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Considerations for Entertaining the Disabled

Entertaining Tip

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This week's tip was submitted by Marlene Allan from GardenPartyOnline.com.

While awaiting the imminent arrival of 32 guests for my husband's annual office progressive dinner party at our home, I slipped on just one step going down to my sunken living room. I suffered the incredible pain and embarrassment of fracturing three leg/ankle/foot bones at such a celebratory time, as well as being carted off by ambulance. Since then, I have had some time to think about the role I often play as hostess to the physically impaired, not to mention the role I am about to play as a disabled guest at the home of my loved ones.

I think that this is a time of year when all of us want to be involved in festivities, but some of us are hesitant to entertain the disabled for fear of falls, faux pas, and complications. My husband, Jeff, is an internist/geriatrician with considerable experience dealing with the frail elderly and disabled. Even so, our recent home remodel seems, in hindsight, to fall short of handicapped access in many respects. Our friends have considered these barriers even less than we have. Therefore, I offer a few tips for those who entertain the injured, the frail, and the disabled.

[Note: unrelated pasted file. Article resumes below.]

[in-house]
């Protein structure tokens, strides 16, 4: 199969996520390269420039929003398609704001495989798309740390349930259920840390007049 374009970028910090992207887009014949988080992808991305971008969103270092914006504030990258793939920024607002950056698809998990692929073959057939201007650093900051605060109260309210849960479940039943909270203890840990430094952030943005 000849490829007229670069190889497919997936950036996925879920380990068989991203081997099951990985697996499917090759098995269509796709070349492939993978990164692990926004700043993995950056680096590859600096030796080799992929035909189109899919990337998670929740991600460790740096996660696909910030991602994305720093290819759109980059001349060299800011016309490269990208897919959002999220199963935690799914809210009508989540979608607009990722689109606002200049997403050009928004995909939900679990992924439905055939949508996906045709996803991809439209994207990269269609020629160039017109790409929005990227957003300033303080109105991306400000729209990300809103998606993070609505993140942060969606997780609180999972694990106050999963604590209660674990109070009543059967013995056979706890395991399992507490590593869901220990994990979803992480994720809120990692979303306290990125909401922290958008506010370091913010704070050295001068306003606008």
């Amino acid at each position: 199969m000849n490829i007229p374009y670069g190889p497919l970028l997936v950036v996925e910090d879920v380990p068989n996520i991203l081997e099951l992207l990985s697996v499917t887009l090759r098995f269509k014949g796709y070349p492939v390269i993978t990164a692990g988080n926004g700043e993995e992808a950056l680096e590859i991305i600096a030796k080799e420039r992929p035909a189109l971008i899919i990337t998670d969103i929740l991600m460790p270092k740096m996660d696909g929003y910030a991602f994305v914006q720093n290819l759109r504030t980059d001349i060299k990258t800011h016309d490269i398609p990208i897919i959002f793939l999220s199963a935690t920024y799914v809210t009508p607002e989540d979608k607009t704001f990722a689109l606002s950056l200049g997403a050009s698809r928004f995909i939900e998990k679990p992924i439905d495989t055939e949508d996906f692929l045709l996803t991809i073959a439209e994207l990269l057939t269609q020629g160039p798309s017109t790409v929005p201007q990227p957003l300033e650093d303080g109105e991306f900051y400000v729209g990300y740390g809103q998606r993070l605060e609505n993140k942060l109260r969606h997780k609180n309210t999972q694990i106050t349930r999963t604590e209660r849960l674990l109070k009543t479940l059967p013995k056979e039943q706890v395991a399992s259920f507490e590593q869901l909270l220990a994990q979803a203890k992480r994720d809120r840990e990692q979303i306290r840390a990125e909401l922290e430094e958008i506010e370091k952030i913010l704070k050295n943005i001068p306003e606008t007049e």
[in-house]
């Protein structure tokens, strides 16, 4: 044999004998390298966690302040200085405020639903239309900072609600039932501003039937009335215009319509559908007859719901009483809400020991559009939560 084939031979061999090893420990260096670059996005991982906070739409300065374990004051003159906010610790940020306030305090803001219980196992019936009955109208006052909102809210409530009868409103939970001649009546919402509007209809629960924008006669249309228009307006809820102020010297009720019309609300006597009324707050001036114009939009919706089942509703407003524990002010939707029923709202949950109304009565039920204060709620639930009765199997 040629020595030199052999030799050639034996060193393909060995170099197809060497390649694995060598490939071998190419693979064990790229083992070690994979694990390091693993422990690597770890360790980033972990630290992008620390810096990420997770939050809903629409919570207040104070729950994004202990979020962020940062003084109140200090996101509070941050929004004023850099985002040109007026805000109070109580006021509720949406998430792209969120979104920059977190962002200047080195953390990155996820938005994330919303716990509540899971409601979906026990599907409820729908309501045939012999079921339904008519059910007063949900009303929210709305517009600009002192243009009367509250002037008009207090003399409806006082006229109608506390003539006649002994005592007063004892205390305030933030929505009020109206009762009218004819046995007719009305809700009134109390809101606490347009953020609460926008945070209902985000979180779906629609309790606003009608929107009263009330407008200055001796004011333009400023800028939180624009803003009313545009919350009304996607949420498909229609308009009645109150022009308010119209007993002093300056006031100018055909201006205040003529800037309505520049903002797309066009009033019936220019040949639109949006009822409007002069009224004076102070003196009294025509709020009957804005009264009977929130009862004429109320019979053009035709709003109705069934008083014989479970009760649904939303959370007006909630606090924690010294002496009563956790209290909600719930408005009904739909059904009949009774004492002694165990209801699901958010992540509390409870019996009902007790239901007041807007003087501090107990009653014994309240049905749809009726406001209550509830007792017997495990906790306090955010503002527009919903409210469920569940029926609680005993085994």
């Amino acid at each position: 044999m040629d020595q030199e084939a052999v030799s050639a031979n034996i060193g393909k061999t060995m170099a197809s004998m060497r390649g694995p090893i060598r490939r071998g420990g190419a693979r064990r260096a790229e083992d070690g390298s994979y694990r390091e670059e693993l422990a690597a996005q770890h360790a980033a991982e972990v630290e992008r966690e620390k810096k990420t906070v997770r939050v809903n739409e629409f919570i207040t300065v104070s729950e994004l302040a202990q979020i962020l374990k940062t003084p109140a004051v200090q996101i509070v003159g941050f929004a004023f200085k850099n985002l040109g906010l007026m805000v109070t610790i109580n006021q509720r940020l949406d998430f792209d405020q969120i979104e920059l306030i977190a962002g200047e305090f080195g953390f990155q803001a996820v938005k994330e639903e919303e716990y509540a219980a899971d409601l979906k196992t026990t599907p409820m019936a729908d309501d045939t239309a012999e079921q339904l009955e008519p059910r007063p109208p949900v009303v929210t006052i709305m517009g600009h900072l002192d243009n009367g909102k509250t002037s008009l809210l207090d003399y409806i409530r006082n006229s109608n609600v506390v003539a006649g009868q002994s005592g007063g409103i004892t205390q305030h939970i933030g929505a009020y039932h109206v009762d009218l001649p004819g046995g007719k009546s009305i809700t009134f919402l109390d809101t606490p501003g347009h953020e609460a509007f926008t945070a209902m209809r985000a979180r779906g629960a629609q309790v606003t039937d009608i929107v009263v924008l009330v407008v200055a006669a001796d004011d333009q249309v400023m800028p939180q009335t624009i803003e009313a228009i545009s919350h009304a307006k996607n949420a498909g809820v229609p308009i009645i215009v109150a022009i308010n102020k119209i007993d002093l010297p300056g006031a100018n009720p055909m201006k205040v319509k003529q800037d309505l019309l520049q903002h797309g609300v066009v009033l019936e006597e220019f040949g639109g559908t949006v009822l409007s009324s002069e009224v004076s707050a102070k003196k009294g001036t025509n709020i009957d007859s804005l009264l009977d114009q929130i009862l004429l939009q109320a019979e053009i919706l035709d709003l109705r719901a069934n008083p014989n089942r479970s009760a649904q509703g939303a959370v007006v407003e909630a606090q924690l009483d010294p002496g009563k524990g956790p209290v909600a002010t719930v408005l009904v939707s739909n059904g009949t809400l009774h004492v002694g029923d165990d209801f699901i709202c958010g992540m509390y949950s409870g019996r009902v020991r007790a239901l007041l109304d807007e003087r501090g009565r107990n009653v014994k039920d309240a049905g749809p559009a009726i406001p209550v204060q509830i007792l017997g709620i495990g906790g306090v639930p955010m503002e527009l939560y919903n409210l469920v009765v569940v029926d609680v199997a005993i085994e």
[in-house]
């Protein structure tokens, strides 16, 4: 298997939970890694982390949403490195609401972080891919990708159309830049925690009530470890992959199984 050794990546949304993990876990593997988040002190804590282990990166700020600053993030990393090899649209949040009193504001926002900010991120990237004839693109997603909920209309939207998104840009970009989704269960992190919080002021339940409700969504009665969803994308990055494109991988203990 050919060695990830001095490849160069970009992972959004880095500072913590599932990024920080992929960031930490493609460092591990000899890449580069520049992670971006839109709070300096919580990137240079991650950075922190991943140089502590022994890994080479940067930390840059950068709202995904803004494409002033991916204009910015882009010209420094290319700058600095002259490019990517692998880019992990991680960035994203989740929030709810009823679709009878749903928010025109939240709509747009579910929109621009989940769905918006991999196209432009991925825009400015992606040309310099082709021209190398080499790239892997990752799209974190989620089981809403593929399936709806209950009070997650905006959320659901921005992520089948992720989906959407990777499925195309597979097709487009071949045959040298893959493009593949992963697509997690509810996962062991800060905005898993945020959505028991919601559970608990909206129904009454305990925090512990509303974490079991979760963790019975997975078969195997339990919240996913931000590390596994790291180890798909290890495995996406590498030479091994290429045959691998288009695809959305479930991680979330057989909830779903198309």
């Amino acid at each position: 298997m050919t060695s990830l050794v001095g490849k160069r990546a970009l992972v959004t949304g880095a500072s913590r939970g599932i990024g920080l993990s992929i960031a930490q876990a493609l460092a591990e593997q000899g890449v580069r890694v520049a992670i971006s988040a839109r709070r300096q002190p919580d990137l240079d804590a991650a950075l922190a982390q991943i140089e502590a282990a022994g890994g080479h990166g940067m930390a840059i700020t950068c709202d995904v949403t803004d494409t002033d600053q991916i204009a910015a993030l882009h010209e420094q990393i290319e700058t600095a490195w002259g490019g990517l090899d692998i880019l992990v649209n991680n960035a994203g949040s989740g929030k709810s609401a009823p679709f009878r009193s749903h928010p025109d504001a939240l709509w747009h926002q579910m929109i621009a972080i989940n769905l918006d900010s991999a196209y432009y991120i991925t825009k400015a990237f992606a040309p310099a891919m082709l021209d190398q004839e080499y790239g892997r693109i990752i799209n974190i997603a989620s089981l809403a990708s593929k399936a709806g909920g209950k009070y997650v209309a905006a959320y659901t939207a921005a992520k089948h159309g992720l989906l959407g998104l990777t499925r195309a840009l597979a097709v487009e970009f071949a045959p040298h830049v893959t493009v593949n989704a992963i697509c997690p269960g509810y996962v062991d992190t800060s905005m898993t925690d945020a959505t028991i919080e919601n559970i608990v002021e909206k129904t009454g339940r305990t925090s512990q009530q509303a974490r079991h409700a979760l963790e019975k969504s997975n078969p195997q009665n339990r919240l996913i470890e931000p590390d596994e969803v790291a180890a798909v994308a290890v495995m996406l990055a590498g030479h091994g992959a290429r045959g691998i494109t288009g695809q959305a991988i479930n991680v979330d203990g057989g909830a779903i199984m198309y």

1. Please take the holidays as an opportunity to review the safety and comfort of your home for yourselves and your guests. There are national health and disability organizations and government sponsored websites that address themselves to these issues.
  2. Please invite us to your safe home. Isolation at this time of year can be debillitating in and of itself.
  3. Ask us what safety and comfort measures we think we might need to feel comfortable at your home. We may have much of the mobility and bathroom apparatus available to bring with us when we come. If not, might you rent one or two essential items just for the occasion (a toileting support bench is at the top of the list, I should think).
  4. Please give us an opportunity to bring a caregiver along with us. That gives you, the host, a relief from having to focus on us to the detriment of other guests.
  5. Offer us a dress rehearsal visit prior to the main event. That way, we can make an assessment together as to how to "make this festivity visit work." It may also be a reality check that says that we will have to live with remaining in the most accessible, safe portion of your home.
  6. Please provide us a personal loot bag of personal comfort items discretely. Personal, anti-bacterial wipes are great, anti-bacterial gel such as Purell for our hands is a delightful luxury, extra paper napkins, a tissue packet, and perhaps a small bottle of spring water when we get thirsty or need to take medications.
  7. When in doubt, use the Golden Rule as your guide. If you were confined to crutches, wheelchair or cane, or used body prosthetics, how would you wish to be planned for by your host? Above all, let us communicate our issues and concerns honestly together. We are not mind-readers and we really do not want to be a bother...we want to be, and can be, a fabulous addition to the festivities.
Thanks for these important tips, Marlene!

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